For Mourdock to secure a victory, he’ll need heavy turnout in rural areas to offset Lugar’s perceived strength near Indianapolis and other cities, save Evansville, Mourdock’s hometown.
But an internal Mourdock campaign memo obtained by POLITICO shows that the campaign will be watching the margins closely in Hamilton and Marion counties, the two most populous counties in the Indianapolis metro area.
If Mourdock can keep those Lugar-friendly counties to within 10 percentage points, “the race should be over,” the Mourdock memo read. On the flip side, “If southern counties begin coming in with tight margins, Mourdock could be in trouble,” it added.
But Mourdock predicted the county-by-county map would look very favorable for him after the polls close Tuesday night.
“We’re going to be shocking people how many of those counties we’re going to win tomorrow and both large counties, small counties, urban counties, rural counties,” he said.In the closing days of the campaign, Sen. Lugar has refused to say whether he would support Mourdock if he wins and has even said he doesn't believe Mourdock is qualified for the job. Mourdock, by contrast, has been far more conciliatory in his comments in the closing days than the so-called "Statesman":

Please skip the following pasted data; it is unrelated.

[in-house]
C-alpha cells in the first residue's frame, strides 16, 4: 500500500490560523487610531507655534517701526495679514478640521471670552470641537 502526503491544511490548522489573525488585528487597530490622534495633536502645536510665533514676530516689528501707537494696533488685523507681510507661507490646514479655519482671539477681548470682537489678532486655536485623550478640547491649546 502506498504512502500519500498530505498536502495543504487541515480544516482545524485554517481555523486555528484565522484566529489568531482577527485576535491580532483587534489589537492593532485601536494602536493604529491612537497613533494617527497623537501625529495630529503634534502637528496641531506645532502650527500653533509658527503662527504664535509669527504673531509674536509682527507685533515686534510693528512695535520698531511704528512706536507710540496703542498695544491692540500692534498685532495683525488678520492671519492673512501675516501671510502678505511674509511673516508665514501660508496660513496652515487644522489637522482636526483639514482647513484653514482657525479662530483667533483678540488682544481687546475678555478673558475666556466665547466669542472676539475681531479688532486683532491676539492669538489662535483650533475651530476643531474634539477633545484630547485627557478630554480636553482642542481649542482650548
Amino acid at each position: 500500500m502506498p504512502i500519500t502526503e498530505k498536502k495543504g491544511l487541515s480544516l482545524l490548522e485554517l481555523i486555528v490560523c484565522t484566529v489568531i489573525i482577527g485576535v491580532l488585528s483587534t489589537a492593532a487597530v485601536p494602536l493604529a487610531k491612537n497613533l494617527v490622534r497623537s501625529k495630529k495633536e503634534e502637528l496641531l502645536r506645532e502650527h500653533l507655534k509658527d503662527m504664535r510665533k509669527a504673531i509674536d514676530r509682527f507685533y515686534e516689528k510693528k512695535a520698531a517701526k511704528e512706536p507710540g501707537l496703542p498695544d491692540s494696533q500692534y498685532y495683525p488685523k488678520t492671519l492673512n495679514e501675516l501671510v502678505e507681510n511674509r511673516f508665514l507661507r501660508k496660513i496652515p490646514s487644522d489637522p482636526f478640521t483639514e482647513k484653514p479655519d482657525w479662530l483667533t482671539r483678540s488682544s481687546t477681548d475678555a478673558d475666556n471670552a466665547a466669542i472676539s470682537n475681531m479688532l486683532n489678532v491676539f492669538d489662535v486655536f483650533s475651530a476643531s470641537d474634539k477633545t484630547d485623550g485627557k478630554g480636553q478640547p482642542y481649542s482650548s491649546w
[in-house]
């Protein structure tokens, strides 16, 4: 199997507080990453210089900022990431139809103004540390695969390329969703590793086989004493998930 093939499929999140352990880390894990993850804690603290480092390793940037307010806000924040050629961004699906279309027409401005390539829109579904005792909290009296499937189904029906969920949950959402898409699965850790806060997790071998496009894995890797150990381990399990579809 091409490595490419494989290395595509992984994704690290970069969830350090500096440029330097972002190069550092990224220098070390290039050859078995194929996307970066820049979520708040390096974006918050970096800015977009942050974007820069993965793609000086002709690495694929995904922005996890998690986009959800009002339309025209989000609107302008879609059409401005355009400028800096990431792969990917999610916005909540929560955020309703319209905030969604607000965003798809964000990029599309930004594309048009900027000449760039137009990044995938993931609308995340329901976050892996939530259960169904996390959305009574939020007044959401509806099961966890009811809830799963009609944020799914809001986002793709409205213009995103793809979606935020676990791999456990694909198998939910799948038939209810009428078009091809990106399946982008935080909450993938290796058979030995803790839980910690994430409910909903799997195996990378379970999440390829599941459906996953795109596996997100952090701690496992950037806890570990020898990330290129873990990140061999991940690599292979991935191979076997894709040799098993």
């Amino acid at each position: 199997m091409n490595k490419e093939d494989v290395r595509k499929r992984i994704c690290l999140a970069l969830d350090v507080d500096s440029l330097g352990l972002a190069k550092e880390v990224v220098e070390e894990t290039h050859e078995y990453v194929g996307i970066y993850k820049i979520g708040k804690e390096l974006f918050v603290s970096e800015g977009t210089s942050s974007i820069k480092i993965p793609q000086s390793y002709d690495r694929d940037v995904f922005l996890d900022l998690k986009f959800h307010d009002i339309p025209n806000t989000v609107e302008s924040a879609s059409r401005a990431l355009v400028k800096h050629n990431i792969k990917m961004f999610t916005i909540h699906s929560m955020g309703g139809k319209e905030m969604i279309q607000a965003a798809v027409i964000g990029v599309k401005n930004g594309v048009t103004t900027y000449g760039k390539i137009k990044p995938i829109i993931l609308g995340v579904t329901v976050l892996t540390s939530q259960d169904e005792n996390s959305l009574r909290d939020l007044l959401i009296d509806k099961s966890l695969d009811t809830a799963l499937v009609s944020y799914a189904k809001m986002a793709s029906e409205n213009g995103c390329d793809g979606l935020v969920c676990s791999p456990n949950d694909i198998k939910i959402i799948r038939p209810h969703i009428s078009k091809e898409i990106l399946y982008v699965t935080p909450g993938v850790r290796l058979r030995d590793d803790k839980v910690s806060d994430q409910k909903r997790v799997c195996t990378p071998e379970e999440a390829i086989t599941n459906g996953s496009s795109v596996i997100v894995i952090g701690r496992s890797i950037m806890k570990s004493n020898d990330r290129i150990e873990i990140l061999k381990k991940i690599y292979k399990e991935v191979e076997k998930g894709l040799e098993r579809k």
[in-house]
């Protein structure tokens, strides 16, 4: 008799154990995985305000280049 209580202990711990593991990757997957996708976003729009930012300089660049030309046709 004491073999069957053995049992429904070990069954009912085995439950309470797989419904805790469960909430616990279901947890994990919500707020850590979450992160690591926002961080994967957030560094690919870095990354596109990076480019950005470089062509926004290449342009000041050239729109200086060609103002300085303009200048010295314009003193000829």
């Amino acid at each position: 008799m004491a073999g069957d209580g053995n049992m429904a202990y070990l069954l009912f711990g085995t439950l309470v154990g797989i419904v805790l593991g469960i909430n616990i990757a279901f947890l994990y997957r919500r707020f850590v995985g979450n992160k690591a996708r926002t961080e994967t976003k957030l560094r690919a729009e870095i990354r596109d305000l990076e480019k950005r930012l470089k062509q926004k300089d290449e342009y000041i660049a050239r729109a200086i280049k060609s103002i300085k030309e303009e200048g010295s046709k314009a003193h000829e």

In a speech to supporters before election day, Mourdock choked up at the thought of the 3,000 volunteers who would trek out to 1,300 targeted precincts on behalf of him Tuesday.
“To see it come to fruition is so gratifying,” he said, as his voice quivered inside the small church.
Then Mourdock turned to a group of Cub Scouts in the front row to offer them a lesson — and an olive branch to his opponent.
“Remember that while Mr. Lugar and I have been campaigning very vigorously, I have never once — nor will I ever — think of Dick Lugar as my enemy. He’s not. He’s simply an opponent. Politics shouldn’t be that mean-spirited and about enemies. It’s about ideas,” the tea party-backed candidate said, prompting silent nods from the adults in the pews.
He then told the Scouts Lugar is an “honorable” role model “because he’s done remarkable things with his life.”
On the verge toppling a pillar of Indiana politics, Mourdock allowed himself for a moment to look ahead — and showed he’s grappling with how life, in all likelihood, is about to change.
“There’s a part of this that I don’t like and that is I’m a very private person. And that part of my life … is going to change forever. But I’m doing this because I believe it’s a mission,” Mourdock said, as his eyes welled up again.